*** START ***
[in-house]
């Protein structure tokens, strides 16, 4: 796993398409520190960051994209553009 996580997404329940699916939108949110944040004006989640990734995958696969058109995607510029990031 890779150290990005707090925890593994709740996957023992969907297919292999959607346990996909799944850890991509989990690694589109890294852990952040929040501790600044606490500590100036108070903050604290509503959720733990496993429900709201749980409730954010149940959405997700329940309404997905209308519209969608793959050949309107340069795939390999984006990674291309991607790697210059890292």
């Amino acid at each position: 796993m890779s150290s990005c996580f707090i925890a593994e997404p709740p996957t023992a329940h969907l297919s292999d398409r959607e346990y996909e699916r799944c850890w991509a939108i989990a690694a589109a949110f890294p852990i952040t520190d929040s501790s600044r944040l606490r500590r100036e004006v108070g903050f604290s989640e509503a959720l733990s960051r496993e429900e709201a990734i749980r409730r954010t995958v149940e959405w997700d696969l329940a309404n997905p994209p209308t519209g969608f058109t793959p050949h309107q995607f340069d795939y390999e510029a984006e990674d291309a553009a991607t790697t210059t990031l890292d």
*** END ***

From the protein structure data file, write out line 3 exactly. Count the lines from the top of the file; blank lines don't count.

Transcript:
């Amino acid at each position: 796993m890779s150290s990005c996580f707090i925890a593994e997404p709740p996957t023992a329940h969907l297919s292999d398409r959607e346990y996909e699916r799944c850890w991509a939108i989990a690694a589109a949110f890294p852990i952040t520190d929040s501790s600044r944040l606490r500590r100036e004006v108070g903050f604290s989640e509503a959720l733990s960051r496993e429900e709201a990734i749980r409730r954010t995958v149940e959405w997700d696969l329940a309404n997905p994209p209308t519209g969608f058109t793959p050949h309107q995607f340069d795939y390999e510029a984006e990674d291309a553009a991607t790697t210059t990031l890292d």